Sitting in a grassy lot along Braddock’s main avenue, Jona Reyes dreams of restoring the energy that she says once coursed through the neighborhood. Since steel’s decline more than 30 years ago, the Mon Valley community has suffered from chronic disinvestment.
“When you look at what changed, it was the community aspect of it. It’s like, let’s get back to relying on one another and building up ourselves,” Reyes says as traffic rolls through Braddock’s commercial district, a sparse collection of businesses scattered among empty storefronts and vacant lots.
Reyes is the director of Neighbors Helping Neighbors, a grassroots group that links volunteers with people who need services such as a car ride or home repair. The goal, Reyes says, is to establish an “alternative economy.”
“Our needs can be met, especially in low-income communities … if we lean on one another and look out for one another,” Reyes says.
Reyes’ group got a boost earlier this year from an organization called involveMINT. About five years ago, involveMINT developed a digital currency, called “time credits,” to share with people who invest their time in the community. The East Liberty-based venture initially focused its efforts in Pittsburgh’s Hazelwood neighborhood. But by working with Neighbors Helping Neighbors, the group hopes to begin circulating time credits in and around Braddock.
So far, involveMINT and Neighbors Helping Neighbors have enlisted about 10 local businesses to accept the credits as payment. While the units are considered taxable earnings, they reflect a deeper contribution to the community, said involveMINT executive director Dan Little.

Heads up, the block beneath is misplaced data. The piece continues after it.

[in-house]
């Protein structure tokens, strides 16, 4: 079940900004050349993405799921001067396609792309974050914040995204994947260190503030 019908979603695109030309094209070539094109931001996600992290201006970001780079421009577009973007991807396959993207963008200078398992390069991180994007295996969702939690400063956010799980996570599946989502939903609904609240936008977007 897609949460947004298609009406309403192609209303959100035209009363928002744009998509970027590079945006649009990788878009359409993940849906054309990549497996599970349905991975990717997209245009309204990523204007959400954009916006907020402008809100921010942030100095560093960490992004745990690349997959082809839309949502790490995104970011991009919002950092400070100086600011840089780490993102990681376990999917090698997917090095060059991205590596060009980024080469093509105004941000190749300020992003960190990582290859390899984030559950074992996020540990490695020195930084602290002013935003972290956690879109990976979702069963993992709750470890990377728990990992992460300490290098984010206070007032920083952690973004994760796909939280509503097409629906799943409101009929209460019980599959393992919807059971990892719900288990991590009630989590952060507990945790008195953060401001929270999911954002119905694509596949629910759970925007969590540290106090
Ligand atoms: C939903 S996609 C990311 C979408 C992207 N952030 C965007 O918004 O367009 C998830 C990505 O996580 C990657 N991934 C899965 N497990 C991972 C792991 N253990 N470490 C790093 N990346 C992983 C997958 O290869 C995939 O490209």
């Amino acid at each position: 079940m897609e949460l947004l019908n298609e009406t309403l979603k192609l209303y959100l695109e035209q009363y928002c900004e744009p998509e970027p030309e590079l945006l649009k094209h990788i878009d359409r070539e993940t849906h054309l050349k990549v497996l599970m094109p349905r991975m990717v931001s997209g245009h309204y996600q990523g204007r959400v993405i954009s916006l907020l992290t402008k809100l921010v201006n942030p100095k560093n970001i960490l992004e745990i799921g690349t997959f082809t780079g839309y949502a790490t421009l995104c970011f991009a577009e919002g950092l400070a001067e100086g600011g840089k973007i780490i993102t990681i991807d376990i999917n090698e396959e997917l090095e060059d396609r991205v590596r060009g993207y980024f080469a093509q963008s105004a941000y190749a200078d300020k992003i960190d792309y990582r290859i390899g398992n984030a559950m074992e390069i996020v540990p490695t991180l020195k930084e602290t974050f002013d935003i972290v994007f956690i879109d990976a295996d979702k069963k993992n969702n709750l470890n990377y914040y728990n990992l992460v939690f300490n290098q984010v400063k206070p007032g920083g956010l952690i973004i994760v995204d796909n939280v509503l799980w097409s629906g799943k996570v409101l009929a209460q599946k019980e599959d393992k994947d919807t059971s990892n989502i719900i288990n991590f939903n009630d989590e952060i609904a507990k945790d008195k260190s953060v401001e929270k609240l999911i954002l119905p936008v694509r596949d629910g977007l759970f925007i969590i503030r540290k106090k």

“Money is scarce in the communities that arguably would need it most,” Little noted of the lack of funding in places like Braddock. “So the idea is [that] by having an alternative currency, you’re creating an alternative channel for commerce to happen, when that money is not available.”
Communities throughout the world have established local currencies with varying levels of success. The idea grew especially popular during the Great Depression, when market failures dried up the supply of cash in circulation. Propronents say alternative currencies help to stimulate local economies by encouraging firms and residents to do business with others who participate in their community's homegrown currency system.
Little added that COVID-19, and the economic turmoil it has caused, further underscore the value of reducing communities’ reliance on dollars.
Although the federal government has distributed coronavirus stimulus payments to qualifying households, Little noted, “for many people, that barely covers rent … And with local businesses, we know that they have seen a tremendous decrease in revenue.”
By using time credits created, or minted, by involveMINT, Little said, businesses can establish a new source of revenue, and use those funds to buy more supplies locally. Little noted that the coronavirus pandemic has revealed the fragility of global supply chains.
“[The new currency] may not be a panacea. It’s not going to pay for everything. But it’s going to get [users] some access to things that are local,” Little said.
‘It will help to unify the community’
COVID-19 prompted Neighbors Helping Neighbors and involveMINT to launch a grocery delivery service as one option for earning time credits. The program aims to help those who are vulnerable to the disease and, thus, should avoid stores.
Retiree Cynthia Underwood is one of several community members who have signed up to make deliveries. Her clients include seniors such as Myrtle Walker, who’s physically unable to go down stairs. In fact, when Underwood makes a delivery, the 72-year-old drops a key from her second-floor apartment window so that Underwood can let herself in.
Walker, who also suffers from lung disease, has not gone shopping since COVID-19 broke out in the U.S.
“I haven’t been in a store, I don’t think, for about maybe three, four months … So, I count on her,” Walker said of Underwood.
Underwood earns 15 time credits for every hour she spends making deliveries. Each unit is supposed to be worth a dollar. But for Underwood, a native of Rankin, the most important benefit is the possibility that participants will invest in each other.